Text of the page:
Now that we have a base rate, we need adjust it to reflect the type of job we're evaluating. There are lots of way to arrive at discounts or multiples of this base rate but one of the simplest and most reliable (read, conservative) is indexing your pay scale to your highest salary. 

Let's use a restaurant with three types of employees:

  • Servers who make $35k a year
  • Cooks who make $45k a year
  • Managers who make $50k a year

By dividing any of these salaries by the highest salary you end up with a discount that can be applied to the base rate.

(Salary / top salary) x Revenue per employee = Discounted opportunity cost

For example, let's say this restaurant makes $85k per employee. The discounted opportunity cost for a server would be $56k per year. 

($35k Server salary / $50k Top salary) x $85k = $56k per year in opportunity cost. 

I prefer this method because it's conservative and it uses the wisdom of markets, in this case the market for labor and the corresponding market rates for different job types.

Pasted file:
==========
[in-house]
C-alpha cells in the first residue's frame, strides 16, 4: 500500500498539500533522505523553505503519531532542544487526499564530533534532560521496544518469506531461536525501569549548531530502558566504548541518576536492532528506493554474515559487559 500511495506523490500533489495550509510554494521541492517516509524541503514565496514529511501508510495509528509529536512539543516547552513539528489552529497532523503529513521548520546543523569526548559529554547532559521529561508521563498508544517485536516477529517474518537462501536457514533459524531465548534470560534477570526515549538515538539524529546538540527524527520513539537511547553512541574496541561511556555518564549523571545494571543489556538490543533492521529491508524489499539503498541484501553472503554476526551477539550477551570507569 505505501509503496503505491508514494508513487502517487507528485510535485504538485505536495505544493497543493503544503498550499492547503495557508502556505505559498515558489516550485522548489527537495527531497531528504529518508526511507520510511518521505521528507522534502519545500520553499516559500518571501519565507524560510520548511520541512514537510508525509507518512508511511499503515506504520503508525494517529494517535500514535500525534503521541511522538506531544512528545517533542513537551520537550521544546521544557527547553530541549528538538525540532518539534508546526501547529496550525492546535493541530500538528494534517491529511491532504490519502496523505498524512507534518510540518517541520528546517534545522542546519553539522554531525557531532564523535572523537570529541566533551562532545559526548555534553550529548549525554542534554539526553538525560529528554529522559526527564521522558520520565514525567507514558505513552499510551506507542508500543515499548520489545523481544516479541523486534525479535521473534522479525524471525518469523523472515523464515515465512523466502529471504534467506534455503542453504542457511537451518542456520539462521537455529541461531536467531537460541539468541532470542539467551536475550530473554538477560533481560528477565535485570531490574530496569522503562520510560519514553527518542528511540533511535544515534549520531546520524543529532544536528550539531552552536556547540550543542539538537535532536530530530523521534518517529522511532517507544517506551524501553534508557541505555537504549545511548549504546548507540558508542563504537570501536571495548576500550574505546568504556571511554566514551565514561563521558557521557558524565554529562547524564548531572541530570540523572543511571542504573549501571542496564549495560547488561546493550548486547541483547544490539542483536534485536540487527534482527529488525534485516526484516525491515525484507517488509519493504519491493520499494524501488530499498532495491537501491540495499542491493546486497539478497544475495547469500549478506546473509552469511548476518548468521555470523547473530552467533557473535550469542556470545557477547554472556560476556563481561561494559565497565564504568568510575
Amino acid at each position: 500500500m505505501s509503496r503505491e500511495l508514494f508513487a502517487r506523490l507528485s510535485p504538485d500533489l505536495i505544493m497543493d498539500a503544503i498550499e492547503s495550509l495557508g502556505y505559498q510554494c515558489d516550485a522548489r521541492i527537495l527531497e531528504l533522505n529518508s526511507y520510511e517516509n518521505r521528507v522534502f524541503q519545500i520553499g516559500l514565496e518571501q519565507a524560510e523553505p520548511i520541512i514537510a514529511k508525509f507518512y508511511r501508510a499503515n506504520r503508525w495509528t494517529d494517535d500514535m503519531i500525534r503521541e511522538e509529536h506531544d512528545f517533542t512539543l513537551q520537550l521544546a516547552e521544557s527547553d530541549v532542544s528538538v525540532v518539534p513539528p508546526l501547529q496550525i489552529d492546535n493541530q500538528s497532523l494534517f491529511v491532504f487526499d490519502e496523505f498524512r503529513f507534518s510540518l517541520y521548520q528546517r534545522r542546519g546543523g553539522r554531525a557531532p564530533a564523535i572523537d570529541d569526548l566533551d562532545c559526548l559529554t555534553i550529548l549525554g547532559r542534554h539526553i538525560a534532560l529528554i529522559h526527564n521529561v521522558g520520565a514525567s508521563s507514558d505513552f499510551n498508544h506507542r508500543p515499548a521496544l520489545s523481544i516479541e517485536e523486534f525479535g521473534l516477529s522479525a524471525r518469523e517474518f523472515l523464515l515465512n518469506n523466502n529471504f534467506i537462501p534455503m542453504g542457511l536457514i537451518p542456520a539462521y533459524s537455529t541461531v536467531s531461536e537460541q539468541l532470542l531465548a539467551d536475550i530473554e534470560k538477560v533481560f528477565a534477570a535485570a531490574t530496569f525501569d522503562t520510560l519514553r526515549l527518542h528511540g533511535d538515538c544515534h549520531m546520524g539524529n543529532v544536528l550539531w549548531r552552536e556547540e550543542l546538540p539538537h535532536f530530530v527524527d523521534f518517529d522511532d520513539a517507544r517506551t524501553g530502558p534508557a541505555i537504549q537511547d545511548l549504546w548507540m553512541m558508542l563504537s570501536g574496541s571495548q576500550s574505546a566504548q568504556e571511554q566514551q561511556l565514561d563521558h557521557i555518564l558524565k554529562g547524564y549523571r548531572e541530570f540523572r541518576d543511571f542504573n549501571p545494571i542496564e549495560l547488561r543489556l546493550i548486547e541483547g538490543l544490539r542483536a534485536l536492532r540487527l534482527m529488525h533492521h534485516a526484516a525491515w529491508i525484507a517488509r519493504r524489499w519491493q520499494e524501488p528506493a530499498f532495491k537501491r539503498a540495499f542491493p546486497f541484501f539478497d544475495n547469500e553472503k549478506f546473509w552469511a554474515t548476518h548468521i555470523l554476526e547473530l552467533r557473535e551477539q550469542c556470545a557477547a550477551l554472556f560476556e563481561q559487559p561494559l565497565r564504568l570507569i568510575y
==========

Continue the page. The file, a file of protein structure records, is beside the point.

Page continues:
It also encourages you to think of your employees as a system working together rather than individual silos of value creation. Remember, great businesses get 1 + 1 to equal 5. 

What about multiples? My advice for headcount planning is to only use a discount. It's far better to understate the value and be wrong than to overstate it and be wrong. 

Time horizon

Now that you have a discounted opportunity cost you can see how much theoretical money you're leaving on the table with an open position. 

(Discounted opportunity cost / 365) x time-to-fill = opportunity cost of an unfilled position

Let's look at the opportunity costs of unfilled jobs using some market averages :